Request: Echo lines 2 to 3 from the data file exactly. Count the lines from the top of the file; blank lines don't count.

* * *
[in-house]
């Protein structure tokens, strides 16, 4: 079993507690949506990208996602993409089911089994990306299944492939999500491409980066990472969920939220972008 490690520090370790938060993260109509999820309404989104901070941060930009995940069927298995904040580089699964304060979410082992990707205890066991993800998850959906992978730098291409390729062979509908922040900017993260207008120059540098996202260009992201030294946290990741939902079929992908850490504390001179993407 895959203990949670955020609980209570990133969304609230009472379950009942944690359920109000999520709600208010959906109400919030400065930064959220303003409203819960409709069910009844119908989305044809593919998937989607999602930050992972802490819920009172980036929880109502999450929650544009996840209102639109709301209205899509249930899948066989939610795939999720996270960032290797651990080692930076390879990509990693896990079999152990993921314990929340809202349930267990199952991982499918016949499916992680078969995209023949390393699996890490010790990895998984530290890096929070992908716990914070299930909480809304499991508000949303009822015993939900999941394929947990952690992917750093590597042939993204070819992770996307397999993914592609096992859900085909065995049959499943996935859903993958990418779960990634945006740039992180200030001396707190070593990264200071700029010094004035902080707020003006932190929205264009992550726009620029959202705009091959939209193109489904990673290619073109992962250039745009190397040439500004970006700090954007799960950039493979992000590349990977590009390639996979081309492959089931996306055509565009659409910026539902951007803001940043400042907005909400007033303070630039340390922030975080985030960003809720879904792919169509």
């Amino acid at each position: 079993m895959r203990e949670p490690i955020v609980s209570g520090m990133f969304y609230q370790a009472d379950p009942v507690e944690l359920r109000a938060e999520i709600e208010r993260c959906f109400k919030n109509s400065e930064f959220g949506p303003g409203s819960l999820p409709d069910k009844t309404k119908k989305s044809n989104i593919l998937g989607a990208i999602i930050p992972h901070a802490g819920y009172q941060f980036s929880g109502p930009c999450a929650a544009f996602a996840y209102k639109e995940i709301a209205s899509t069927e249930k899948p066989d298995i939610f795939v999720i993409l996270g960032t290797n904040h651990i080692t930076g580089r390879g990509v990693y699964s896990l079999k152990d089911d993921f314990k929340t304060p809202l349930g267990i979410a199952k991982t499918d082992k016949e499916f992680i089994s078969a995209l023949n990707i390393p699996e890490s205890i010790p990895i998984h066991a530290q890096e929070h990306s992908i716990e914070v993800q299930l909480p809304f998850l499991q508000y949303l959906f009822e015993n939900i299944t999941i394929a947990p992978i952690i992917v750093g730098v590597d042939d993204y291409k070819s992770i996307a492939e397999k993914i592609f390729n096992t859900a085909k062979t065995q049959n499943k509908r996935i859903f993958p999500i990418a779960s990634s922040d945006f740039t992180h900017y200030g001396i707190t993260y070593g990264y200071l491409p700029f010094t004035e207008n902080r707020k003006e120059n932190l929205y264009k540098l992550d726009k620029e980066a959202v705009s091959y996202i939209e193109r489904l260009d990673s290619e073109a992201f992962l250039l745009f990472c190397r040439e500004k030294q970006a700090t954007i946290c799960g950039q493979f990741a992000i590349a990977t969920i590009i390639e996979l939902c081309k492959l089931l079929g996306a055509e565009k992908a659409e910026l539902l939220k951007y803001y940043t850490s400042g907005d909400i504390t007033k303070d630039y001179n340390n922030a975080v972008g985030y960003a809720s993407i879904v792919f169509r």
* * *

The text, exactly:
């Protein structure tokens, strides 16, 4: 079993507690949506990208996602993409089911089994990306299944492939999500491409980066990472969920939220972008 490690520090370790938060993260109509999820309404989104901070941060930009995940069927298995904040580089699964304060979410082992990707205890066991993800998850959906992978730098291409390729062979509908922040900017993260207008120059540098996202260009992201030294946290990741939902079929992908850490504390001179993407 895959203990949670955020609980209570990133969304609230009472379950009942944690359920109000999520709600208010959906109400919030400065930064959220303003409203819960409709069910009844119908989305044809593919998937989607999602930050992972802490819920009172980036929880109502999450929650544009996840209102639109709301209205899509249930899948066989939610795939999720996270960032290797651990080692930076390879990509990693896990079999152990993921314990929340809202349930267990199952991982499918016949499916992680078969995209023949390393699996890490010790990895998984530290890096929070992908716990914070299930909480809304499991508000949303009822015993939900999941394929947990952690992917750093590597042939993204070819992770996307397999993914592609096992859900085909065995049959499943996935859903993958990418779960990634945006740039992180200030001396707190070593990264200071700029010094004035902080707020003006932190929205264009992550726009620029959202705009091959939209193109489904990673290619073109992962250039745009190397040439500004970006700090954007799960950039493979992000590349990977590009390639996979081309492959089931996306055509565009659409910026539902951007803001940043400042907005909400007033303070630039340390922030975080985030960003809720879904792919169509």
């Amino acid at each position: 079993m895959r203990e949670p490690i955020v609980s209570g520090m990133f969304y609230q370790a009472d379950p009942v507690e944690l359920r109000a938060e999520i709600e208010r993260c959906f109400k919030n109509s400065e930064f959220g949506p303003g409203s819960l999820p409709d069910k009844t309404k119908k989305s044809n989104i593919l998937g989607a990208i999602i930050p992972h901070a802490g819920y009172q941060f980036s929880g109502p930009c999450a929650a544009f996602a996840y209102k639109e995940i709301a209205s899509t069927e249930k899948p066989d298995i939610f795939v999720i993409l996270g960032t290797n904040h651990i080692t930076g580089r390879g990509v990693y699964s896990l079999k152990d089911d993921f314990k929340t304060p809202l349930g267990i979410a199952k991982t499918d082992k016949e499916f992680i089994s078969a995209l023949n990707i390393p699996e890490s205890i010790p990895i998984h066991a530290q890096e929070h990306s992908i716990e914070v993800q299930l909480p809304f998850l499991q508000y949303l959906f009822e015993n939900i299944t999941i394929a947990p992978i952690i992917v750093g730098v590597d042939d993204y291409k070819s992770i996307a492939e397999k993914i592609f390729n096992t859900a085909k062979t065995q049959n499943k509908r996935i859903f993958p999500i990418a779960s990634s922040d945006f740039t992180h900017y200030g001396i707190t993260y070593g990264y200071l491409p700029f010094t004035e207008n902080r707020k003006e120059n932190l929205y264009k540098l992550d726009k620029e980066a959202v705009s091959y996202i939209e193109r489904l260009d990673s290619e073109a992201f992962l250039l745009f990472c190397r040439e500004k030294q970006a700090t954007i946290c799960g950039q493979f990741a992000i590349a990977t969920i590009i390639e996979l939902c081309k492959l089931l079929g996306a055509e565009k992908a659409e910026l539902l939220k951007y803001y940043t850490s400042g907005d909400i504390t007033k303070d630039y001179n340390n922030a975080v972008g985030y960003a809720s993407i879904v792919f169509r």